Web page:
• The contribution of women to Welsh geological research and education up to 1920

      Burek, Cynthia V; University of Chester
      The importance of Welsh geology to the development of the science of geology and the stratigraphic column is underestimated and indeed the contribution of women to this process is largely overlooked. This paper explores the scientific contribution and the role that women played to the investigation of Welsh stratigraphy. The work of Gertrude Elles, Ethel Skeat, Ethel Wood and Margaret Crosfield, the socalled Newnham quartet of palaeontologists, and the educational contribution of Dilys Davies, the first female to study geology at Newnham College, Cambridge and of Annie Greenly to the work of her husband Edward Greenly on Anglesey is discussed. Catherine Raisin also contributed work on the metamorphic rocks of Wales and her work is examined. Without their contributions, Welsh stratigraphy would not be as advanced as it is today especially in the use of graptolite identification for correlation. However, scientific research was not the only contribution and other roles such as illustrators, proof readers, field assistants and teachers will also be examined against the background of the time. The fact that there were few higher education institutions in Wales at the time admitting women to geology is a significant factor for geological research. The contribution of female researchers to this research development is largely forgotten by both researchers, educators and the general public. This paper hopes to rectify these omissions.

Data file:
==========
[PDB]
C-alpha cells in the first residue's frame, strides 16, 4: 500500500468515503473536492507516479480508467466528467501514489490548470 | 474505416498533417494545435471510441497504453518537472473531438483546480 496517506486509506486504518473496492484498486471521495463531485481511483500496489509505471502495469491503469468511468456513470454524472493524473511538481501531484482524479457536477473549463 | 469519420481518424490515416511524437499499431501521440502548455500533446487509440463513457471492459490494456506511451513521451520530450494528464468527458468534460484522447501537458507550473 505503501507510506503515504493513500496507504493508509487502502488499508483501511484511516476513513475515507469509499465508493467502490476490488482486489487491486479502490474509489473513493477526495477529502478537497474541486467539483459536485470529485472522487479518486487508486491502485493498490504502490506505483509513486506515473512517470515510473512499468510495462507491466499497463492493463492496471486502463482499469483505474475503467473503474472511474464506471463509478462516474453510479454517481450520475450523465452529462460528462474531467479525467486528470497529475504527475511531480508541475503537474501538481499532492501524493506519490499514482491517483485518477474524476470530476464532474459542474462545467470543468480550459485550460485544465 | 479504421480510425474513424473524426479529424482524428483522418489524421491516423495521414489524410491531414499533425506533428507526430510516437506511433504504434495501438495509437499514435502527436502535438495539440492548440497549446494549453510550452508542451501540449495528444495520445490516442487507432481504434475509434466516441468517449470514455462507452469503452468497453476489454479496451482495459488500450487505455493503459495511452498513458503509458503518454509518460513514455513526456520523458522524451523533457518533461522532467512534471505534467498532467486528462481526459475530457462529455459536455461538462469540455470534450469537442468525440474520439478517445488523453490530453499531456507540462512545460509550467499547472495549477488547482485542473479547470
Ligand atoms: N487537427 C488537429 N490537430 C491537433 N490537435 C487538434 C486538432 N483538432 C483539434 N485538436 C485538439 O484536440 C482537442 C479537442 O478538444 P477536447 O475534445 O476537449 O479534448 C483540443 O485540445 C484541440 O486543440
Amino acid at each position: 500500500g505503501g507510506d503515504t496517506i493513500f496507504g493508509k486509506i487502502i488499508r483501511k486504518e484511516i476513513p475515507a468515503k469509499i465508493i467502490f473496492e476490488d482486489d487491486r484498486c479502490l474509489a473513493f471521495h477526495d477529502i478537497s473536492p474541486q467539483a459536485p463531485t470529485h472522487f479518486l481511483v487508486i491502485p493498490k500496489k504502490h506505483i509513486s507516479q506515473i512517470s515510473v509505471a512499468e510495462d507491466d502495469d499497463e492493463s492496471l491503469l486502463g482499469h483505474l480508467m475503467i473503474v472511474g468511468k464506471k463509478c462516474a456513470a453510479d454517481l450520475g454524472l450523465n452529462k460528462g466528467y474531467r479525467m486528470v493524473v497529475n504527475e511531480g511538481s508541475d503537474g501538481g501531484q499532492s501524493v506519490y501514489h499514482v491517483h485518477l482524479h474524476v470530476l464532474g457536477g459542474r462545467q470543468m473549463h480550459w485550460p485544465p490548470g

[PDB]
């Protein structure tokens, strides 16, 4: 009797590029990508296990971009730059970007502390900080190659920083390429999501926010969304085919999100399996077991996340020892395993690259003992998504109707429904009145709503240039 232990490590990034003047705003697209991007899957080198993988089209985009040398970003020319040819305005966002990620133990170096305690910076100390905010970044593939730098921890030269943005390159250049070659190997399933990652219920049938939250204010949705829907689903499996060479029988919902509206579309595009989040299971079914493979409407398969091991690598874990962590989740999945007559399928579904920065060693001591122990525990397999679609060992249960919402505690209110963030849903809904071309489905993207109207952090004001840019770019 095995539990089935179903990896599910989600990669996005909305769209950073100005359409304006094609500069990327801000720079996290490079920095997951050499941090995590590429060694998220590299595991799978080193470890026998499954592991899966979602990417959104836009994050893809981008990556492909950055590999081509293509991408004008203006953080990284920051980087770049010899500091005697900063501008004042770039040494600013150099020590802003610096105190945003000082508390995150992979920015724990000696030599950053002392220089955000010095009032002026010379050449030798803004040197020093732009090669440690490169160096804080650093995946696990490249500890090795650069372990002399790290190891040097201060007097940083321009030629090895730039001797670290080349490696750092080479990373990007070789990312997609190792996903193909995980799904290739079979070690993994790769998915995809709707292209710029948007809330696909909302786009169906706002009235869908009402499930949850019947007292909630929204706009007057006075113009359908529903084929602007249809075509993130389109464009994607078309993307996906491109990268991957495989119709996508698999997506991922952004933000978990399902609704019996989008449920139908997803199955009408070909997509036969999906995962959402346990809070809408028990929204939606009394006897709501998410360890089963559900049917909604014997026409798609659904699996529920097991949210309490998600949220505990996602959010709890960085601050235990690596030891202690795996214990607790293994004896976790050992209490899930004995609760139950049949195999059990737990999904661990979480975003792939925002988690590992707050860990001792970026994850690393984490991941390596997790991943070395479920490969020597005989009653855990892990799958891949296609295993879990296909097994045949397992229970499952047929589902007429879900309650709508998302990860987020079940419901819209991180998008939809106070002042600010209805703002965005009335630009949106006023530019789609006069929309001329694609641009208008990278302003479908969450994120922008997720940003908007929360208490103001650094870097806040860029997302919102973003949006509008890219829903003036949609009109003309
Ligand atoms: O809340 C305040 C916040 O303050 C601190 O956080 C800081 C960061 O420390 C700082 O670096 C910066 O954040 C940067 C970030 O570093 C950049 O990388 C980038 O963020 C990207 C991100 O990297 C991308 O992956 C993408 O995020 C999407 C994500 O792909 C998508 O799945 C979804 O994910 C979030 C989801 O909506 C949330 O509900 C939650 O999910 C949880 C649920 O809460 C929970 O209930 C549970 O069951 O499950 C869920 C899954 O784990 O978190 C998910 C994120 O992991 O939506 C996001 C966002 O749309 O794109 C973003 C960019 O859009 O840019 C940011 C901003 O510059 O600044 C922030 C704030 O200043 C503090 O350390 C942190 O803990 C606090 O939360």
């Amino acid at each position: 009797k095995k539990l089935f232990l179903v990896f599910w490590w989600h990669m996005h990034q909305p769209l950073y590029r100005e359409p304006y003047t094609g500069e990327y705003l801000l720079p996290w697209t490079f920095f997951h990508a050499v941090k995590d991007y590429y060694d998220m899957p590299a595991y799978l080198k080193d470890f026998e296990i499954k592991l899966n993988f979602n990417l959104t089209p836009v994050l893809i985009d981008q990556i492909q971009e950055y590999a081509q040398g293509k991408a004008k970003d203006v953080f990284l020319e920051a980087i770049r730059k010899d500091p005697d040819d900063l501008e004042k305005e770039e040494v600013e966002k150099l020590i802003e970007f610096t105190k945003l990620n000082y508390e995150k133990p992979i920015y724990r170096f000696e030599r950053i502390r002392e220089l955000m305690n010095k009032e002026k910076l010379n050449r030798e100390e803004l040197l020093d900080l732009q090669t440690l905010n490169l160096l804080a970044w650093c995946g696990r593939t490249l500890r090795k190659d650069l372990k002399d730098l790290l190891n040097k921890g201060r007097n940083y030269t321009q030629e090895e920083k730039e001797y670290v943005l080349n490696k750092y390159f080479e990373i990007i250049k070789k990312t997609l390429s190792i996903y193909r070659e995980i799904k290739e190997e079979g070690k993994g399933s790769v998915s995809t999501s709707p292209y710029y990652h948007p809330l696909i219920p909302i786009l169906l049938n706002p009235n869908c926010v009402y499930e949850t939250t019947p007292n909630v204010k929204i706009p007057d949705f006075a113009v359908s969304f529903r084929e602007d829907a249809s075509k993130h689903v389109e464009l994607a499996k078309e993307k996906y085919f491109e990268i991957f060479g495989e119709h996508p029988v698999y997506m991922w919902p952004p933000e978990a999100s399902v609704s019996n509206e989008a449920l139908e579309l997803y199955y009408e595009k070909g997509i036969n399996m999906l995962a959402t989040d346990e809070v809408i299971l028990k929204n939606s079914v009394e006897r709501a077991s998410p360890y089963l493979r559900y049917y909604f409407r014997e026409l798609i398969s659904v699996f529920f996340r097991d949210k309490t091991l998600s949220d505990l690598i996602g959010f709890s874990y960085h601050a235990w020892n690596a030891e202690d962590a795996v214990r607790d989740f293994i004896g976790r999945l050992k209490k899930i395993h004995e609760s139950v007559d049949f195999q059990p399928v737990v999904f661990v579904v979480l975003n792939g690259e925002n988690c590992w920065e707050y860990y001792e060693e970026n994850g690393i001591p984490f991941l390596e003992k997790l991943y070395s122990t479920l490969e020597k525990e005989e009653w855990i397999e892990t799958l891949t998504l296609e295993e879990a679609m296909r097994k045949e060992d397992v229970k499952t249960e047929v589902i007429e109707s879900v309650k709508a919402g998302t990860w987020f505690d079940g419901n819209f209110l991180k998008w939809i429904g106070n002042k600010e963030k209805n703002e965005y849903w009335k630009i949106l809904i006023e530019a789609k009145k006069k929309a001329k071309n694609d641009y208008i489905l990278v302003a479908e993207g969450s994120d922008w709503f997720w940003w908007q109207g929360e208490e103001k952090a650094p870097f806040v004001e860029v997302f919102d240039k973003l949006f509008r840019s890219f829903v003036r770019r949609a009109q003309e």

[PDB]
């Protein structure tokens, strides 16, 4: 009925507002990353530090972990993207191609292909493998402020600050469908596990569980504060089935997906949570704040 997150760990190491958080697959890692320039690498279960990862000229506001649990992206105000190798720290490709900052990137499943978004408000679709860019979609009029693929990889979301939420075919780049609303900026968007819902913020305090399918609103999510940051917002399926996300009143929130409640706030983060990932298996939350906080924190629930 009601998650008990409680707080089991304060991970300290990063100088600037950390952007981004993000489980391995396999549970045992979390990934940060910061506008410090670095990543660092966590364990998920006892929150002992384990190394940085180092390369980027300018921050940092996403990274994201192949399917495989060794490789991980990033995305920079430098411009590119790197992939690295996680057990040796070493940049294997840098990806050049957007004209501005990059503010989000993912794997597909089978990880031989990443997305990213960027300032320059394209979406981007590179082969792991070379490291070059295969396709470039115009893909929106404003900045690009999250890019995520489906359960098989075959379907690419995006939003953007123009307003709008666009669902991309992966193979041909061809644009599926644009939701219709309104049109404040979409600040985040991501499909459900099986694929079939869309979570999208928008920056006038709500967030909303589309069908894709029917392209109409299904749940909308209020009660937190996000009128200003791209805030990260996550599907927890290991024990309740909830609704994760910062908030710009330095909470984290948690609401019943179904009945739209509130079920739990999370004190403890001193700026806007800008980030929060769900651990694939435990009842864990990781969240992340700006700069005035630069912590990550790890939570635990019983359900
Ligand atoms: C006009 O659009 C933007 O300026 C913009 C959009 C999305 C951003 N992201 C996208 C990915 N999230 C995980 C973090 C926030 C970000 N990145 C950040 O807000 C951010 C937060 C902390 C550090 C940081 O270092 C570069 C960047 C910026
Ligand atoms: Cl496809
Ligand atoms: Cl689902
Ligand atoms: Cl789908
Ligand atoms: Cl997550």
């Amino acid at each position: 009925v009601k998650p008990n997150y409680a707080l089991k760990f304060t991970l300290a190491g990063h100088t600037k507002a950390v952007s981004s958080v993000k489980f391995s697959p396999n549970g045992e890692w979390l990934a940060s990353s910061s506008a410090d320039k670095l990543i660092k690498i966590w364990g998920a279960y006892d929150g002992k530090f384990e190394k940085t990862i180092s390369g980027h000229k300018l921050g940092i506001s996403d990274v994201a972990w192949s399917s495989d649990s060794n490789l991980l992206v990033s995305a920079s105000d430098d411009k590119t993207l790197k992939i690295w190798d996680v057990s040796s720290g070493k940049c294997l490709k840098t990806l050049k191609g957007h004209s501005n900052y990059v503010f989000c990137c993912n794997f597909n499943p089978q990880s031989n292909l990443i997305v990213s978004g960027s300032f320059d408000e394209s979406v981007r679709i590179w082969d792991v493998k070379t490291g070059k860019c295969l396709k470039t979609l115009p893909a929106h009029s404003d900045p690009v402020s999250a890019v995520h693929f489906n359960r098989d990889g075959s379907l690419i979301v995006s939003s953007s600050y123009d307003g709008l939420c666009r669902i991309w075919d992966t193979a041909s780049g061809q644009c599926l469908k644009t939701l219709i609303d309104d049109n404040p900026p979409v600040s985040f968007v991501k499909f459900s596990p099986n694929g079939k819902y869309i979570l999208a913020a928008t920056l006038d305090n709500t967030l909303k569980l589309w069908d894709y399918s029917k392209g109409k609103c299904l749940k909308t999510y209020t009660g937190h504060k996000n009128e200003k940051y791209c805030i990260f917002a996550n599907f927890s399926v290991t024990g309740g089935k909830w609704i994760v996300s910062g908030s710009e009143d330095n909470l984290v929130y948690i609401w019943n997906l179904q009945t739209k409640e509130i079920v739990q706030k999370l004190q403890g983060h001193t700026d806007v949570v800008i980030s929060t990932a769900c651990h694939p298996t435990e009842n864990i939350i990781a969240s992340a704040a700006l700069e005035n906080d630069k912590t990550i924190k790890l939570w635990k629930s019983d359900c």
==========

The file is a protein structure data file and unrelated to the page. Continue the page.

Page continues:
• Female medal and fund recipients of the Geological Society of London: a historical perspective.

      Burek, Cynthia V.; University of Chester